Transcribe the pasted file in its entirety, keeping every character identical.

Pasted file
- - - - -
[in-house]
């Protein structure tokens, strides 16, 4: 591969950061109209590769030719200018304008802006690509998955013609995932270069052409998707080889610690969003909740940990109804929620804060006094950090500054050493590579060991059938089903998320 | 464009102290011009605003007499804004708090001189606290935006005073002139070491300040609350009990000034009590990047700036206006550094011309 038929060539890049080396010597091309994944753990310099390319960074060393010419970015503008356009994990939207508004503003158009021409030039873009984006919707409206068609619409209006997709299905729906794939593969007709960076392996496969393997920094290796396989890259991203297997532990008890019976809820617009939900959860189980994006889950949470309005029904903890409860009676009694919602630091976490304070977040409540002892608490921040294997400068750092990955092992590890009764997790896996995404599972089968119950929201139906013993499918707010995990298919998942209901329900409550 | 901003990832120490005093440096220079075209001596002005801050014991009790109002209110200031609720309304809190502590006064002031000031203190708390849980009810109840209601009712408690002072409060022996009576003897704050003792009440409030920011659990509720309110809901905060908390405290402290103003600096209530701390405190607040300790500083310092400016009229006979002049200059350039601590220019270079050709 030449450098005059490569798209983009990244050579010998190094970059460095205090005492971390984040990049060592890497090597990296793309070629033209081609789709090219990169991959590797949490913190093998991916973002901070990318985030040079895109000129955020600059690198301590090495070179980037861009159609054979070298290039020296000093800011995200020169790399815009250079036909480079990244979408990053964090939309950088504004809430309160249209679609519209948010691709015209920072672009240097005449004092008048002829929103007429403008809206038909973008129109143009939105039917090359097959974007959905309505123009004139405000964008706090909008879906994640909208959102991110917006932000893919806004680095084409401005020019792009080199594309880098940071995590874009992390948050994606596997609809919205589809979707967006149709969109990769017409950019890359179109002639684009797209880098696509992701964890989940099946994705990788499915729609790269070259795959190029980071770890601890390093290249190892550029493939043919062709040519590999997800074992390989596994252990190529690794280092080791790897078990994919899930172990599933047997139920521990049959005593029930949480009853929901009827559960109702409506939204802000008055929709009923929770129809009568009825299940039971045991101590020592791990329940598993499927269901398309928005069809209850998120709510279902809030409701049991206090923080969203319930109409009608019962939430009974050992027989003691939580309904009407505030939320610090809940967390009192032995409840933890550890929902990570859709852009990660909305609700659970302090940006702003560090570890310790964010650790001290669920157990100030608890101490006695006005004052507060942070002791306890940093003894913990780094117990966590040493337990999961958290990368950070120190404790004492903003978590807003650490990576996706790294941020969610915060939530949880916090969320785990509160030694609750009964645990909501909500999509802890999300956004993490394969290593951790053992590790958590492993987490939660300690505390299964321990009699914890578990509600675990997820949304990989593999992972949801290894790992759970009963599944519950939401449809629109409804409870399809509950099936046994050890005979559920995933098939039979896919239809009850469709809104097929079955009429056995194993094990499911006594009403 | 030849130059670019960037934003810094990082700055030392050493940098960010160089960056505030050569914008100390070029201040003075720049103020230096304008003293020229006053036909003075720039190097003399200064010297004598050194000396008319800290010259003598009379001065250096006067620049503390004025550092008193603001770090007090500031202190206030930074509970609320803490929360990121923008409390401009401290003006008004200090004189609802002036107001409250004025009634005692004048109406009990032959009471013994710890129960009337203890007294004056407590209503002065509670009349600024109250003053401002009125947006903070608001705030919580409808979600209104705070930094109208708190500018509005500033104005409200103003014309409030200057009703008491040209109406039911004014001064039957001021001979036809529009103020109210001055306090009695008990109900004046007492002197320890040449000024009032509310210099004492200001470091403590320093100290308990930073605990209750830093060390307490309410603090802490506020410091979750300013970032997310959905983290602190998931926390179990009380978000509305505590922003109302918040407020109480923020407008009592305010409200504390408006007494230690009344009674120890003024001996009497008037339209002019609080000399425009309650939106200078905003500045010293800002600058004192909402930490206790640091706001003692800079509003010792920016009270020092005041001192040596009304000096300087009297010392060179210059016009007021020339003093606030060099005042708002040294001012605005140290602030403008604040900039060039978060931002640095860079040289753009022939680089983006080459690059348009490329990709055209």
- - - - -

[in-house]
């Protein structure tokens, strides 16, 4: 591969950061109209590769030719200018304008802006690509998955013609995932270069052409998707080889610690969003909740940990109804929620804060006094950090500054050493590579060991059938089903998320 | 464009102290011009605003007499804004708090001189606290935006005073002139070491300040609350009990000034009590990047700036206006550094011309 038929060539890049080396010597091309994944753990310099390319960074060393010419970015503008356009994990939207508004503003158009021409030039873009984006919707409206068609619409209006997709299905729906794939593969007709960076392996496969393997920094290796396989890259991203297997532990008890019976809820617009939900959860189980994006889950949470309005029904903890409860009676009694919602630091976490304070977040409540002892608490921040294997400068750092990955092992590890009764997790896996995404599972089968119950929201139906013993499918707010995990298919998942209901329900409550 | 901003990832120490005093440096220079075209001596002005801050014991009790109002209110200031609720309304809190502590006064002031000031203190708390849980009810109840209601009712408690002072409060022996009576003897704050003792009440409030920011659990509720309110809901905060908390405290402290103003600096209530701390405190607040300790500083310092400016009229006979002049200059350039601590220019270079050709 030449450098005059490569798209983009990244050579010998190094970059460095205090005492971390984040990049060592890497090597990296793309070629033209081609789709090219990169991959590797949490913190093998991916973002901070990318985030040079895109000129955020600059690198301590090495070179980037861009159609054979070298290039020296000093800011995200020169790399815009250079036909480079990244979408990053964090939309950088504004809430309160249209679609519209948010691709015209920072672009240097005449004092008048002829929103007429403008809206038909973008129109143009939105039917090359097959974007959905309505123009004139405000964008706090909008879906994640909208959102991110917006932000893919806004680095084409401005020019792009080199594309880098940071995590874009992390948050994606596997609809919205589809979707967006149709969109990769017409950019890359179109002639684009797209880098696509992701964890989940099946994705990788499915729609790269070259795959190029980071770890601890390093290249190892550029493939043919062709040519590999997800074992390989596994252990190529690794280092080791790897078990994919899930172990599933047997139920521990049959005593029930949480009853929901009827559960109702409506939204802000008055929709009923929770129809009568009825299940039971045991101590020592791990329940598993499927269901398309928005069809209850998120709510279902809030409701049991206090923080969203319930109409009608019962939430009974050992027989003691939580309904009407505030939320610090809940967390009192032995409840933890550890929902990570859709852009990660909305609700659970302090940006702003560090570890310790964010650790001290669920157990100030608890101490006695006005004052507060942070002791306890940093003894913990780094117990966590040493337990999961958290990368950070120190404790004492903003978590807003650490990576996706790294941020969610915060939530949880916090969320785990509160030694609750009964645990909501909500999509802890999300956004993490394969290593951790053992590790958590492993987490939660300690505390299964321990009699914890578990509600675990997820949304990989593999992972949801290894790992759970009963599944519950939401449809629109409804409870399809509950099936046994050890005979559920995933098939039979896919239809009850469709809104097929079955009429056995194993094990499911006594009403 | 030849130059670019960037934003810094990082700055030392050493940098960010160089960056505030050569914008100390070029201040003075720049103020230096304008003293020229006053036909003075720039190097003399200064010297004598050194000396008319800290010259003598009379001065250096006067620049503390004025550092008193603001770090007090500031202190206030930074509970609320803490929360990121923008409390401009401290003006008004200090004189609802002036107001409250004025009634005692004048109406009990032959009471013994710890129960009337203890007294004056407590209503002065509670009349600024109250003053401002009125947006903070608001705030919580409808979600209104705070930094109208708190500018509005500033104005409200103003014309409030200057009703008491040209109406039911004014001064039957001021001979036809529009103020109210001055306090009695008990109900004046007492002197320890040449000024009032509310210099004492200001470091403590320093100290308990930073605990209750830093060390307490309410603090802490506020410091979750300013970032997310959905983290602190998931926390179990009380978000509305505590922003109302918040407020109480923020407008009592305010409200504390408006007494230690009344009674120890003024001996009497008037339209002019609080000399425009309650939106200078905003500045010293800002600058004192909402930490206790640091706001003692800079509003010792920016009270020092005041001192040596009304000096300087009297010392060179210059016009007021020339003093606030060099005042708002040294001012605005140290602030403008604040900039060039978060931002640095860079040289753009022939680089983006080459690059348009490329990709055209």